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ICSA Colloquium Talk

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"The Impact of Multicore Architectures on Software: Disaster or Opportunity?" Michael Hind, Senior Manager, Programming Technologies Department IBM T.J. Watson Research Center

What
  • Colloquium Series
When Sep 10, 2008
from 02:00 PM to 03:00 PM
Where DHT Conference Room
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Michael Hind, Senior Manager
Programming Technologies Department IBM T.J. Watson Research Center

The Impact of Multicore Architectures on Software: Disaster or Opportunity?

 

Abstract:

Mainstream computer venders have announced two dramatic changes in their future architectures.

First, the clock speed and the amount of cache memory per processor will dramatically change. Namely, the increase in clock frequency we've experienced over the past decades will cease to occur, and in some cases processor speeds will decrease.  Also, the relative amount of cache memory for a processor will decrease. Second, there will be exponentially increasing number of processor cores on a chip.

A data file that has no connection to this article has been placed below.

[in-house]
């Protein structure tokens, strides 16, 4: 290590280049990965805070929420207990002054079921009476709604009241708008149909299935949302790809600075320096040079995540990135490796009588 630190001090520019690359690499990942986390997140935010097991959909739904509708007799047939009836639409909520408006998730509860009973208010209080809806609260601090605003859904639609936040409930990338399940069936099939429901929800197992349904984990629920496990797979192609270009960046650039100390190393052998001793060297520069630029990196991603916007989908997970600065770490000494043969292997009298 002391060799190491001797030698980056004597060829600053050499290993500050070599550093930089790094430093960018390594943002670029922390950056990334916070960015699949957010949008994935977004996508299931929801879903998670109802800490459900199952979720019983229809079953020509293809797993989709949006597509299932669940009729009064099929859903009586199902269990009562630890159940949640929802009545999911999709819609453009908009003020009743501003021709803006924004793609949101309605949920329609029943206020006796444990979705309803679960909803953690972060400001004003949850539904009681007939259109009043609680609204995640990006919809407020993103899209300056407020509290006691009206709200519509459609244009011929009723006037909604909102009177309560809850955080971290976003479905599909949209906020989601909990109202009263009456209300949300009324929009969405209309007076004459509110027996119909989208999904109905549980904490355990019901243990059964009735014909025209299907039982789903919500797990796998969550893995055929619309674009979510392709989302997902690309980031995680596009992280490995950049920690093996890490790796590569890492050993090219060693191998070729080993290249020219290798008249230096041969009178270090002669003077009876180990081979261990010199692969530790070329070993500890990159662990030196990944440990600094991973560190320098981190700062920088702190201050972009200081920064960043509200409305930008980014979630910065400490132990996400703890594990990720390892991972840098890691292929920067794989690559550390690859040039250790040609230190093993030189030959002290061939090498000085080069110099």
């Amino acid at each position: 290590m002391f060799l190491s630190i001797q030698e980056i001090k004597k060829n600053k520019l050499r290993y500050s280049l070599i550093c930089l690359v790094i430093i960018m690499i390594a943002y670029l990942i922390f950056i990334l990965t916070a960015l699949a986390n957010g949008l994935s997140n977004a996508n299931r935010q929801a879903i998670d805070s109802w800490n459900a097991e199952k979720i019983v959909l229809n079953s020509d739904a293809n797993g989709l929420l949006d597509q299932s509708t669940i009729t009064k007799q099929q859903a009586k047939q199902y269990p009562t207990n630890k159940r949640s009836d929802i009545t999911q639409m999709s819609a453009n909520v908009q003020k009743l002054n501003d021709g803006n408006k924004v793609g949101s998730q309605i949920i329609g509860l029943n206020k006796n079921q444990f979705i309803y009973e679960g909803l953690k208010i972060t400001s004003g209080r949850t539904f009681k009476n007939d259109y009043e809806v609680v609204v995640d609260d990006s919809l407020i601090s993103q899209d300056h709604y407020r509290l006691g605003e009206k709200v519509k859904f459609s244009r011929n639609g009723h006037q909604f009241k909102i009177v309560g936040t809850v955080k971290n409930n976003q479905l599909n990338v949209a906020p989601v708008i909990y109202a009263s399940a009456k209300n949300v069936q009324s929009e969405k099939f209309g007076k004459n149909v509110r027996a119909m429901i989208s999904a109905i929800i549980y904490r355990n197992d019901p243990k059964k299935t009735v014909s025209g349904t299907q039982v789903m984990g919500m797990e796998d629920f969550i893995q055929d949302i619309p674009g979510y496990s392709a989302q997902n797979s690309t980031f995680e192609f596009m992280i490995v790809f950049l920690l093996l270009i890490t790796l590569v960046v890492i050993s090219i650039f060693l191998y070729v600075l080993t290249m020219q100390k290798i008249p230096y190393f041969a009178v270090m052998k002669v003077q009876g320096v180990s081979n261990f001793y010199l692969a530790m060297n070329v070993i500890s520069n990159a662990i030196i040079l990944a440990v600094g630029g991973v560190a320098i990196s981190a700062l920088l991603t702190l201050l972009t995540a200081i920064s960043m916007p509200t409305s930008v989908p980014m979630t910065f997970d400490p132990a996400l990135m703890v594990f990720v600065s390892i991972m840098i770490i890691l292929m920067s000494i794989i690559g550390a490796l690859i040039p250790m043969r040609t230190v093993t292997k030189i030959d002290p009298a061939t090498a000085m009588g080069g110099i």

These changes present two unprecedented challenges to the software stack:

  • how does the software deal with the loss of single threaded performance and cache memory, and
  • how does the software utilize the additional capabilities provided by multiple cores on a chip?

In this talk, I will argue why these challenges present great opportunities for software optimization and suggest some approaches to address these fundamental problems.

Biography:

Michael Hind received his Ph.D. from New York University in 1991. From 1992-1998, Michael was an assistant and associate professor of computer science at the State University of New York at New Paltz. In 1998, Michael became a Research Staff Member in the Software Technology Department at the IBM T.J. Watson Research Center, working on the Jalapeno project, the project that produced the open source Jikes RVM. In 2000, he became the manager of the Dynamic Optimization Group at IBM Research, and in 2007, became Senior Manager of the Programming Technologies Department at IBM Research. Michael is an associate editor of ACM TACO, has served on over a dozen program committees, given talks at top universities and conferences, and co-authored over 40 publications. His research interests include adaptive optimization, program analysis, and software optimizations for multicore processors.

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